Tucson CitizenTucson Citizen

Benson’s favorite son ‘too fiery’

CORKY SIMPSON Citizen Staff Writer

Chad Curtis was a ”great kid” at Benson High School, but so competitive his basketball coach had to kick him off the squad.

”There never were hard feelings,” said Jerry Lee, who coached the Benson Bobcats in basketball and track, ”but Chad was just too fiery and there were some fights. We had to make a decision.”

Nearly 15 years later, he is the hero of this small city east of Tucson.

”The whole town is excited!” Bertie Hoops, manager of the Horseshoe Cafe, said this morning. ”Wouldn’t'cha know, our own boy, Chad Curtis, hits two home runs for the New York Yankees to win a World Series game,”

Hoops said the Benson Chamber of Commerce ought to hold a parade for Curtis, whose 10th-inning blast gave New York a 6-5 victory over Atlanta in Game 3.

”People who come in here, that’s all they’re talking about, Chad hitting those homers,” said Angie Molina, who works the day shift at the Horseshoe, on Fourth Street in downtown Benson.

For Lee, it was difficult to remove Curtis from the basketball squad because, ”he was really good, especially under pressure. Late in the game when the other team would start fouling, Chad would put the ball in the hole.”

James Driggers, Curtis’ junior varsity football coach, said he remembers the player’s competitiveness. ”One year we went to play Willcox, our big rival. We didn’t have an exceptional team, just average. Chad was our quarterback and he just took control of the game. He took it upon himself to beat Willcox and we did.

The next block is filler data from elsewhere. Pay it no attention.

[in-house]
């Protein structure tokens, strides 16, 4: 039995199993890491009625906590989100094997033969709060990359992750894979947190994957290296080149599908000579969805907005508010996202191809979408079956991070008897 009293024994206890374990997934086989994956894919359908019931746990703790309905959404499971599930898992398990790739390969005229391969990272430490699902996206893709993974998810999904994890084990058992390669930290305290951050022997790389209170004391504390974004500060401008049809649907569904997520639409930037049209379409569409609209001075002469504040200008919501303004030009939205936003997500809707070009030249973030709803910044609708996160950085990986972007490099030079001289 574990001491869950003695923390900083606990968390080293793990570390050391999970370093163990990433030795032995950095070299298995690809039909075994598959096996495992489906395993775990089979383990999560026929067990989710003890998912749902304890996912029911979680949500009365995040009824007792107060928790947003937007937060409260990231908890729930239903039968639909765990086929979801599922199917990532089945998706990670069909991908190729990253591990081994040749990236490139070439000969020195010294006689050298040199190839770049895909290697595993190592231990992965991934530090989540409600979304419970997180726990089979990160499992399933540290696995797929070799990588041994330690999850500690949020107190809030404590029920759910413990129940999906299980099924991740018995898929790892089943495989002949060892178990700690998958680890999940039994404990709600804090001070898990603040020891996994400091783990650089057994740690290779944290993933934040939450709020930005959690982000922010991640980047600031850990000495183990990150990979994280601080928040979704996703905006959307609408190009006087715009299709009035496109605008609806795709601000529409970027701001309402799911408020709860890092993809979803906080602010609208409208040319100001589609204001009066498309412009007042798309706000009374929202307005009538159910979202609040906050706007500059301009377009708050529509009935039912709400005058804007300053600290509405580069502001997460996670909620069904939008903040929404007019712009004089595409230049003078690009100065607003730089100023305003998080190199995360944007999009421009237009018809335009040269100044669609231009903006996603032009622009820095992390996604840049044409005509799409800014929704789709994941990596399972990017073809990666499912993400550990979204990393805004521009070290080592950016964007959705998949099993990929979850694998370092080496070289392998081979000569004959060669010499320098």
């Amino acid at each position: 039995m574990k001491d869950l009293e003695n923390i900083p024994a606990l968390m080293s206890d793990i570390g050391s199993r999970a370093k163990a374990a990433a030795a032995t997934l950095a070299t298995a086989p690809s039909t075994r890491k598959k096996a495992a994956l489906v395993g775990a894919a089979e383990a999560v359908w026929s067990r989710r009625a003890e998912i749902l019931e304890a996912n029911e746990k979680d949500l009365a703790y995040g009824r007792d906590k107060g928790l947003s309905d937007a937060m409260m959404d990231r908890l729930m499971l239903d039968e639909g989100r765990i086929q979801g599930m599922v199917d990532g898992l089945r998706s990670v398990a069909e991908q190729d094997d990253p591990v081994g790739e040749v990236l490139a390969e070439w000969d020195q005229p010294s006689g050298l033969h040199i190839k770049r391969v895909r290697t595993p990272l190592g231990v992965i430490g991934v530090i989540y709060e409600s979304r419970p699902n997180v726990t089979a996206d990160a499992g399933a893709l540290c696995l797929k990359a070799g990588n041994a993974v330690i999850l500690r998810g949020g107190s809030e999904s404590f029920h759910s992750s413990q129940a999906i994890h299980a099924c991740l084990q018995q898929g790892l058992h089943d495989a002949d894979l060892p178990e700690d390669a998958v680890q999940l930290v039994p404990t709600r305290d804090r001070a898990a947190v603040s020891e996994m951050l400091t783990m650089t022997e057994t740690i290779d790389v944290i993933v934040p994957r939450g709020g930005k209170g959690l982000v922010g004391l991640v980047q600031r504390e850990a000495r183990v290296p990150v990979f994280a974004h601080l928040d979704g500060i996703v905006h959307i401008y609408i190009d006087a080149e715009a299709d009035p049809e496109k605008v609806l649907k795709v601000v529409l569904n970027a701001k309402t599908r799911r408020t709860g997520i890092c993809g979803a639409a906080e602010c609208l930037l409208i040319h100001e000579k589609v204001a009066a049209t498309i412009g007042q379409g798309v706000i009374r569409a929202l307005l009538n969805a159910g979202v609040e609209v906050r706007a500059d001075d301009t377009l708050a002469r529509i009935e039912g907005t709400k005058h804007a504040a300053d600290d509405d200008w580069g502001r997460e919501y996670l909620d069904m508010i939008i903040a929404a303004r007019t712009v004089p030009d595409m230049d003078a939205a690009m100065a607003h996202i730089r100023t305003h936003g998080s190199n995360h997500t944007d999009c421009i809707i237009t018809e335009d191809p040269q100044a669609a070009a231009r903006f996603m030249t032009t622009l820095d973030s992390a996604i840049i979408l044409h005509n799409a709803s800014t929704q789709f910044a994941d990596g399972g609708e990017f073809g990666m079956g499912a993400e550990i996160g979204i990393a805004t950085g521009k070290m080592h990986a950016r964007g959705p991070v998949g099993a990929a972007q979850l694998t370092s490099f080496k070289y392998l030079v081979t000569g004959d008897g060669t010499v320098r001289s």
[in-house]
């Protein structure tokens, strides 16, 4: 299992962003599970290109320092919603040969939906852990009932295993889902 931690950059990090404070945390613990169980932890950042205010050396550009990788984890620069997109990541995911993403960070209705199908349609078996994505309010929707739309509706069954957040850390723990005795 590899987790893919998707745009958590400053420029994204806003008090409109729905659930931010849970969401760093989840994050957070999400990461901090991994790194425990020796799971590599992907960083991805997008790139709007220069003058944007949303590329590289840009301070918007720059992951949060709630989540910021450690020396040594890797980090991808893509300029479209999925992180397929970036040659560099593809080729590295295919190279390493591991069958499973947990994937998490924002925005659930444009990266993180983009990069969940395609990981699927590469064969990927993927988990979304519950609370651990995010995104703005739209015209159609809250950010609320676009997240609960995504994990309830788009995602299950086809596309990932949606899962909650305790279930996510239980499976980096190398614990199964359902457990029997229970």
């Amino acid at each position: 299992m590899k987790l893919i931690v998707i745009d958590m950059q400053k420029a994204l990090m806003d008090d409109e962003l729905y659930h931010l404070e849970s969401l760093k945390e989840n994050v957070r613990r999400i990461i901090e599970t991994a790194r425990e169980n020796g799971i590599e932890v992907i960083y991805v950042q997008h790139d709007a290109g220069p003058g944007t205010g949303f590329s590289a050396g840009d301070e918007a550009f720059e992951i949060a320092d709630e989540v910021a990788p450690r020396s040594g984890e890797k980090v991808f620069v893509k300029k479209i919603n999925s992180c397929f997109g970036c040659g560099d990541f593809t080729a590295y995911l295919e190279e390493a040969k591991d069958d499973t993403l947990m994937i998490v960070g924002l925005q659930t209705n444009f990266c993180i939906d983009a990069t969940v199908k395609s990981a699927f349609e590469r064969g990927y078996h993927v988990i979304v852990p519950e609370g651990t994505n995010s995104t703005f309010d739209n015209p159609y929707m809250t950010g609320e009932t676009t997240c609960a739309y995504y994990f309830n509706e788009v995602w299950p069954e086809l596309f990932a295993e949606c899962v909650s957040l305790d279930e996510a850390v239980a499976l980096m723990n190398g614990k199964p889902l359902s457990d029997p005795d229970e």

”We ran the veer and he was our quarterback. He also intercepted a pass on defense.”

Ken Smith, now retired, coached Curtis in baseball.

”He was a real utility player for me,” Smith said. ”Chad played mainly in the outfield, but I also played him at shortstop, pitched him and even put him behind the plate to catch.

”He had a lot of potential. You couldn’t tell he’d be a major leaguer, but it was evident he could play at the next level.”

After high school, Curtis played a year each at Yavapai College in Prescott, Cochise College in Douglas and Grand Canyon University in Phoenix, before signing with the California Angels in 1989.

”One time we were playing St. David in baseball,” Smith recalled, ”and they had a real good pitcher named Troy Bradford, who went on to Cochise College and the University of Arizona.

”Well, we were locked in a 3-3 game in the eighth inning and Troy was pitching. He walked a kid named Devon Finn – loaded the bases – to pitch to Chad.

”Chad hit a grand-slam home run.”

Mary Jo Smith, wife of Chad’s baseball coach, taught Curtis and Candace Reynolds, who would become his wife, in English class at Benson High.

”They were both really good kids,” she said. ”We’re all very proud of what Chad did last night. He came from a really strong family, very religious, just very good people.”

The high school sweethearts were married on May 7, 1990, Curtis’ first year in professional baseball.

The ceremony took place in the courthouse at Davenport, Iowa, at 1:30 in the afternoon – and Chad was wearing his Davenport Angels baseball uniform.

”That’s because we had a game at 2 o’clock,” Curtis told the Citizen in a 1993 interview.

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